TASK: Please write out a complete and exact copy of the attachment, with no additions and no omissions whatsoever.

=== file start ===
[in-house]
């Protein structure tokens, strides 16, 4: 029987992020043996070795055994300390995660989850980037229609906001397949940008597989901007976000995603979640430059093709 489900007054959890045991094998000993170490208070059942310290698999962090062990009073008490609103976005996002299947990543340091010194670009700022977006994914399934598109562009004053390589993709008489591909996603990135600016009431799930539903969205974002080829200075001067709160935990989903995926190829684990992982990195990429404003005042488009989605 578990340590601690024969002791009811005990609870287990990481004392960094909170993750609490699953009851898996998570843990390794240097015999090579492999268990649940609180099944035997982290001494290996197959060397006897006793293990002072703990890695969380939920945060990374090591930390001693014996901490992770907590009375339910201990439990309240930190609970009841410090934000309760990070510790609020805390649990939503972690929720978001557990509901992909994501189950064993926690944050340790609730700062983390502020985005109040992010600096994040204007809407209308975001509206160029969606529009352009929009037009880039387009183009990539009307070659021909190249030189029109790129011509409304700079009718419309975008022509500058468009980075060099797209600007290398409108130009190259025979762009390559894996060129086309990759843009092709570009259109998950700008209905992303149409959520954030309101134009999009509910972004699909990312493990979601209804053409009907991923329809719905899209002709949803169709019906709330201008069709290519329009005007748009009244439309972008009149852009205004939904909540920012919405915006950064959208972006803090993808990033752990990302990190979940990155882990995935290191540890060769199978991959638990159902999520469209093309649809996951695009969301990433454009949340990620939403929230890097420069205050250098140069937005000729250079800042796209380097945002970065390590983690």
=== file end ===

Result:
[in-house]
């Protein structure tokens, strides 16, 4: 029987992020043996070795055994300390995660989850980037229609906001397949940008597989901007976000995603979640430059093709 489900007054959890045991094998000993170490208070059942310290698999962090062990009073008490609103976005996002299947990543340091010194670009700022977006994914399934598109562009004053390589993709008489591909996603990135600016009431799930539903969205974002080829200075001067709160935990989903995926190829684990992982990195990429404003005042488009989605 578990340590601690024969002791009811005990609870287990990481004392960094909170993750609490699953009851898996998570843990390794240097015999090579492999268990649940609180099944035997982290001494290996197959060397006897006793293990002072703990890695969380939920945060990374090591930390001693014996901490992770907590009375339910201990439990309240930190609970009841410090934000309760990070510790609020805390649990939503972690929720978001557990509901992909994501189950064993926690944050340790609730700062983390502020985005109040992010600096994040204007809407209308975001509206160029969606529009352009929009037009880039387009183009990539009307070659021909190249030189029109790129011509409304700079009718419309975008022509500058468009980075060099797209600007290398409108130009190259025979762009390559894996060129086309990759843009092709570009259109998950700008209905992303149409959520954030309101134009999009509910972004699909990312493990979601209804053409009907991923329809719905899209002709949803169709019906709330201008069709290519329009005007748009009244439309972008009149852009205004939904909540920012919405915006950064959208972006803090993808990033752990990302990190979940990155882990995935290191540890060769199978991959638990159902999520469209093309649809996951695009969301990433454009949340990620939403929230890097420069205050250098140069937005000729250079800042796209380097945002970065390590983690």